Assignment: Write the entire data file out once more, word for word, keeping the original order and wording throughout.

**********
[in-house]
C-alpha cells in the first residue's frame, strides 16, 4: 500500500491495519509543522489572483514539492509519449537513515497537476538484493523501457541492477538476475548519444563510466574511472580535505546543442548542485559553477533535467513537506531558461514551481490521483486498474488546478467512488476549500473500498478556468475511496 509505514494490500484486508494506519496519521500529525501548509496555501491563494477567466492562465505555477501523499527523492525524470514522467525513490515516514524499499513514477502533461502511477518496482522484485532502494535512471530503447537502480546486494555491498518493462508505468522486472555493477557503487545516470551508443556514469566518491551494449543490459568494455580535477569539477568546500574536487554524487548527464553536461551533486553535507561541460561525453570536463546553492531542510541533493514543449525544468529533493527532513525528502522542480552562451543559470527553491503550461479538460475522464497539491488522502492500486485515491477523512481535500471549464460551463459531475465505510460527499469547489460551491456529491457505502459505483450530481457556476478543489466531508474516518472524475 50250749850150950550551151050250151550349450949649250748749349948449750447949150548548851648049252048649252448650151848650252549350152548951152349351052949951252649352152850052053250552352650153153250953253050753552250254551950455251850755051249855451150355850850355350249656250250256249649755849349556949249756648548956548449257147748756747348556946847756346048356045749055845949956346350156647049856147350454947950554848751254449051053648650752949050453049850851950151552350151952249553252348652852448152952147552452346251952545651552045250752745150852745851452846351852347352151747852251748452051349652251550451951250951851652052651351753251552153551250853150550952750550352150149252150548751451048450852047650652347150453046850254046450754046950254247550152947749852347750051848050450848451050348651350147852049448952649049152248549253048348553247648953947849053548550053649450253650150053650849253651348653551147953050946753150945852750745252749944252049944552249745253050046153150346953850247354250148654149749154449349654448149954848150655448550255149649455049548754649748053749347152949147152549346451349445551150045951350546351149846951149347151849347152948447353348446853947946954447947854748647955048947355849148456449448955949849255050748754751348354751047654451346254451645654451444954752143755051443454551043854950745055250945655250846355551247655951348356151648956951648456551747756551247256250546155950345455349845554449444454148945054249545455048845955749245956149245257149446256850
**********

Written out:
[in-house]
C-alpha cells in the first residue's frame, strides 16, 4: 500500500491495519509543522489572483514539492509519449537513515497537476538484493523501457541492477538476475548519444563510466574511472580535505546543442548542485559553477533535467513537506531558461514551481490521483486498474488546478467512488476549500473500498478556468475511496 509505514494490500484486508494506519496519521500529525501548509496555501491563494477567466492562465505555477501523499527523492525524470514522467525513490515516514524499499513514477502533461502511477518496482522484485532502494535512471530503447537502480546486494555491498518493462508505468522486472555493477557503487545516470551508443556514469566518491551494449543490459568494455580535477569539477568546500574536487554524487548527464553536461551533486553535507561541460561525453570536463546553492531542510541533493514543449525544468529533493527532513525528502522542480552562451543559470527553491503550461479538460475522464497539491488522502492500486485515491477523512481535500471549464460551463459531475465505510460527499469547489460551491456529491457505502459505483450530481457556476478543489466531508474516518472524475 50250749850150950550551151050250151550349450949649250748749349948449750447949150548548851648049252048649252448650151848650252549350152548951152349351052949951252649352152850052053250552352650153153250953253050753552250254551950455251850755051249855451150355850850355350249656250250256249649755849349556949249756648548956548449257147748756747348556946847756346048356045749055845949956346350156647049856147350454947950554848751254449051053648650752949050453049850851950151552350151952249553252348652852448152952147552452346251952545651552045250752745150852745851452846351852347352151747852251748452051349652251550451951250951851652052651351753251552153551250853150550952750550352150149252150548751451048450852047650652347150453046850254046450754046950254247550152947749852347750051848050450848451050348651350147852049448952649049152248549253048348553247648953947849053548550053649450253650150053650849253651348653551147953050946753150945852750745252749944252049944552249745253050046153150346953850247354250148654149749154449349654448149954848150655448550255149649455049548754649748053749347152949147152549346451349445551150045951350546351149846951149347151849347152948447353348446853947946954447947854748647955048947355849148456449448955949849255050748754751348354751047654451346254451645654451444954752143755051443454551043854950745055250945655250846355551247655951348356151648956951648456551747756551247256250546155950345455349845554449444454148945054249545455048845955749245956149245257149446256850